Intraocular structures

Tunica Fibrosa

Sclera and episclera

The sclera is a dense, fibrous tissue that forms the outermost layer of the eye.  Its primary functions are for protection and insertion of the extraocular muscles.

Externally, the sclera is covered by episclera, containing vessels and the anterior and posterior plexus.

Cornea

Clear, transparent layer covering the eye.  It is the eye’s main refracting surface- so is avascular.  The outer layer is stratified squamous nonkeratinised epithelium, while the innermost layer is simple cuboidal (substantia propria, bowman membrane and Descemet membrane between).

Uveal Tract

Choroid

Spongy, brown membrane with extensive venous plexuses which contains melanocytes and supplies nutrition to the retina.  It also prevents reflection within the eye (dark, pigment to absorb excess light).

Ciliary body

This encircles the eye anterior to the ora serrata (area where the retina ends).  Made up of smooth muscle for controlling the size of the lens.

Iris

Most anterior section of uvea.  It has a central apeture (pupil) and is peripherally attached to the ciliary body and anteriorly to the lens, separating the anterior chamber from the posterior chamber.  It has both sphincter (smooth muscle- parasympathetic of CN III) and dilator pupillae muscles (sympathetic fibres).

Lens

Crystalline, biconvex structure.  Attached to it are zonular fibres that pass to the ciliary body as the suspensory ligament (zonule).  It is avascular- derives nutrients from the aqueous humor.

Chambers of the eye

Theanterior chamberis bound by the cornea anteriorly, by the lens, iris and ciliary body posteriorly and by the trabecular meshwork laterally, through which aqueous humor drains into the scleral venous sinus (canal of Schlemm).

The posterior chamber is bounded anteriorly by the iris, posteriorly by the lens and zonule fibers and peripheraly by the ciliary processes.

Aqueous humor

Watery fluid that fills the anterior and posterior chambers.  It is secreted partially by the ciliary epithelium and partially by diffusion from ciliary capillaries.  Contains diffusable materials and low protein content.

Scleral venous sinus (Canal of Schlemm)

An annular vessel that encircles the eye, lined by endothelium.  It collects aqueous humor.

Trabecular meshwork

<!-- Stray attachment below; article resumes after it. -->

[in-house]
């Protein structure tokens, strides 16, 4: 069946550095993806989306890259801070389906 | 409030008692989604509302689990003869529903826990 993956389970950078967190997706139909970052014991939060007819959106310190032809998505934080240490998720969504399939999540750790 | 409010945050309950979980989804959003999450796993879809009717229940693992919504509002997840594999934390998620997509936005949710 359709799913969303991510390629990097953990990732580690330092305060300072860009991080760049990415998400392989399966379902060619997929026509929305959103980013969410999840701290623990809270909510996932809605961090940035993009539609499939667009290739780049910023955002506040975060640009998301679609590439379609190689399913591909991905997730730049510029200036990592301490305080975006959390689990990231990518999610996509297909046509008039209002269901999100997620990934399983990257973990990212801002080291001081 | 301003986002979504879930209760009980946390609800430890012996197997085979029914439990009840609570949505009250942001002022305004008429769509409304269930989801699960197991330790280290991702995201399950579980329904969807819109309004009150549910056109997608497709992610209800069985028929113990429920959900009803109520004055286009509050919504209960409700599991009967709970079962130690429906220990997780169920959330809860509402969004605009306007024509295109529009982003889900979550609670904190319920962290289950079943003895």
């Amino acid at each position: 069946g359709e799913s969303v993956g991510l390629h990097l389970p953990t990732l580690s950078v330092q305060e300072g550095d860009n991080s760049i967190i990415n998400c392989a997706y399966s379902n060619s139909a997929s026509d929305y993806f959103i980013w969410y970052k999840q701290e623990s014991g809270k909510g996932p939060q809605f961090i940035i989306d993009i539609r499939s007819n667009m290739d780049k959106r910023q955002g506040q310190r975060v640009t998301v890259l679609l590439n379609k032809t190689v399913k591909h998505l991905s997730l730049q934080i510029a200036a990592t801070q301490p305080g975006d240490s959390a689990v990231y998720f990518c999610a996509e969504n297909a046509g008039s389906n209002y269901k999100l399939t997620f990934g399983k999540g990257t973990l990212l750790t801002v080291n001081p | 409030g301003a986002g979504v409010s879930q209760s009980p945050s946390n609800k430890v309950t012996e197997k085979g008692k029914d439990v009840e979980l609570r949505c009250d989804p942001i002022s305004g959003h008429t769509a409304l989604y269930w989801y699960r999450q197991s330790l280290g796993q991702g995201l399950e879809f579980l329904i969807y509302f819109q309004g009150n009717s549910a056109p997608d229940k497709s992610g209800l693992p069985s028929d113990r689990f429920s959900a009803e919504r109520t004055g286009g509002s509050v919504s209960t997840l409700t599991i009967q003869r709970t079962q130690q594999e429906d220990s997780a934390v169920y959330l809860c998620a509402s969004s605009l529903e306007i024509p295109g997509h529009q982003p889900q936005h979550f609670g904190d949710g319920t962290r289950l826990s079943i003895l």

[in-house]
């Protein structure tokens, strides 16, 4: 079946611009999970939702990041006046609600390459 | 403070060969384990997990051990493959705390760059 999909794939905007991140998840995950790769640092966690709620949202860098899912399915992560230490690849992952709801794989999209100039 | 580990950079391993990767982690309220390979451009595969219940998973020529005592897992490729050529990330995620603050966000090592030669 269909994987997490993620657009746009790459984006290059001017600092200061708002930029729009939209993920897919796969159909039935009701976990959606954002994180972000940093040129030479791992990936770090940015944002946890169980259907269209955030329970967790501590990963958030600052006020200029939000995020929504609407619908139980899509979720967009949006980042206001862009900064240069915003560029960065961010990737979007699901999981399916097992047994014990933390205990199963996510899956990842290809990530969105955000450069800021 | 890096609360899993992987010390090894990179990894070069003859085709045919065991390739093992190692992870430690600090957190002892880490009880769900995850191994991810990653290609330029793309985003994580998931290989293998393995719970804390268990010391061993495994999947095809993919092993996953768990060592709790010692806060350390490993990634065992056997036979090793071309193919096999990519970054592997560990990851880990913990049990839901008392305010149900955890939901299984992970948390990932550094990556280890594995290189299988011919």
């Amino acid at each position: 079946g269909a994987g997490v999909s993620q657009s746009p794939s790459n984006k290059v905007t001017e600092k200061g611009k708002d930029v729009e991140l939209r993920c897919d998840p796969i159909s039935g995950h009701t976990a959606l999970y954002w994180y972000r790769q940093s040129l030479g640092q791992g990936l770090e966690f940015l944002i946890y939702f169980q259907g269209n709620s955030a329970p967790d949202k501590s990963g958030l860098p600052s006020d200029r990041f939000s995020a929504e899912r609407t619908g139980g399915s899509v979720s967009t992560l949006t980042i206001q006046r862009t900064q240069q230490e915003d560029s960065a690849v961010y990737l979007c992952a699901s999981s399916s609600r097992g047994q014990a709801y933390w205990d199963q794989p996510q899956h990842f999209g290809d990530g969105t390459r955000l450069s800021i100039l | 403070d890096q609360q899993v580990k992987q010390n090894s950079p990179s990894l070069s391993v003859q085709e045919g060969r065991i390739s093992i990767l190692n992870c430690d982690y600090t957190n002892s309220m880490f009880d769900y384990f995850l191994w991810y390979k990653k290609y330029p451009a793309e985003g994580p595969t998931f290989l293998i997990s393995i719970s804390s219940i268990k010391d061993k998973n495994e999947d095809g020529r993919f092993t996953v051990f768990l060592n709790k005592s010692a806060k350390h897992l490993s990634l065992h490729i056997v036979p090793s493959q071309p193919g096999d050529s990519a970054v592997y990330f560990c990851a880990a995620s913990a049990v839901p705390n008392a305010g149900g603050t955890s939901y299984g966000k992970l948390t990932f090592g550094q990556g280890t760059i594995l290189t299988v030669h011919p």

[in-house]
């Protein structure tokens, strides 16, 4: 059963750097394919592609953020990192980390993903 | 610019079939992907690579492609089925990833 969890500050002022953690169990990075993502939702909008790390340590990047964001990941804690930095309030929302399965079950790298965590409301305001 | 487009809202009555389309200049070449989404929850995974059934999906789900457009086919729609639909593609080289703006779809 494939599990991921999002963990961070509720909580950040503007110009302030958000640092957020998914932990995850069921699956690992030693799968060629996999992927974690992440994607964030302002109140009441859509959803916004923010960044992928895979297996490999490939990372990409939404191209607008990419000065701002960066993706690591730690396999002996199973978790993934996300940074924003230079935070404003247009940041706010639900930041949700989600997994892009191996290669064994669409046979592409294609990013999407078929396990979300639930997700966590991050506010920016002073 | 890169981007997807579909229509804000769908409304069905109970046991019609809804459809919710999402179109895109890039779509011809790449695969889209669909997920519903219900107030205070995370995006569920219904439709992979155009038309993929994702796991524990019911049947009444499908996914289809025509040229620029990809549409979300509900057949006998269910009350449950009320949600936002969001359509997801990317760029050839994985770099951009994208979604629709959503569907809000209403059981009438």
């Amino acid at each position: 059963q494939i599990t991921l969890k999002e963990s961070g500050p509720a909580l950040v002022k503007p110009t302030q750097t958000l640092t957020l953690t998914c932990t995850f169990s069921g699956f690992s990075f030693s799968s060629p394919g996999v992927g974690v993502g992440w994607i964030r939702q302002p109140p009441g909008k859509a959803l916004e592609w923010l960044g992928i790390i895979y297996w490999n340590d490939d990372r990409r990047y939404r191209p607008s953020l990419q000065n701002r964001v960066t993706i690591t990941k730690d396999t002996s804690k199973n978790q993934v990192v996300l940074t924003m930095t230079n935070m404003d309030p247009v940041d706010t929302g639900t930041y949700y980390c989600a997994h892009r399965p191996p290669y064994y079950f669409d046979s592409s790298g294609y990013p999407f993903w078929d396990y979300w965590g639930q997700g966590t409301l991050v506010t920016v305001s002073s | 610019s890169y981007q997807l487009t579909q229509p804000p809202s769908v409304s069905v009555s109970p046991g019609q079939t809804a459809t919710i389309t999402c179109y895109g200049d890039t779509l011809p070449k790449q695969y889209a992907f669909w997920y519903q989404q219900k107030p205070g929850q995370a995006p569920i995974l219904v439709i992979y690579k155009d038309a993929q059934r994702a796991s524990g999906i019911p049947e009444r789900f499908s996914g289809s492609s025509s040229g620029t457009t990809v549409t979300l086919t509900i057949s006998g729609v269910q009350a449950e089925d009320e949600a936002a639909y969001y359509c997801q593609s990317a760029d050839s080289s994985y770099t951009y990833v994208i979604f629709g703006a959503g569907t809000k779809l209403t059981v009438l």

Sponge-like tissue that lies between the anterior chamber and the canal of Schlemm.

Vitreous body

Clear, transparent gel that fills the space between the retina and the lens and adheres to the retina.  Its function is to maintain the eye’s shape and to allow light to pass onto the retina.

Retina

The innermost layer, composed of photoreceptive cells.  In the posterior pole, a shallow depression is termed the fovea centralis- the point of greatest visual acuity, containing only cone cells.  Around the fovea is the macula.  It has several layers:

  • Pigment epithelium (closest to choroid)- functionally absorbs light and prevents reflection through melanin pigment.  It is also important as it releases vitamin A- a rhodopsin (light-sensing chemical) precursor.
  • Layer of rods/cones: Rods are slender, cylindrical cells; where as cones are flask shaped and have larger nuclei.
  • External and internal limiting membrane- the external supports the photoreceptor cells; the internal is the basal lamina of the Muller cells, separating the retina from vitreous body.
  • Outer and inner nucear layers: Outer is composed of nucleated portion of the rod/cone cells.  Inner contains the cell bodies and nuclei of the bipolar neurons and Muller cells.
  • Outer and inner plexiform layers: Outer contains synapses between rod/cones and bipolar cells.  Inner contains synapses between bipolar and ganglion cells.
  • Ganglion cell layer: cell bodies and nuclei of ganglion cells.  Neuroglia also present.
  • Optic nerve fibres: axons of ganglion cells that pass radially to form the optic nerve.
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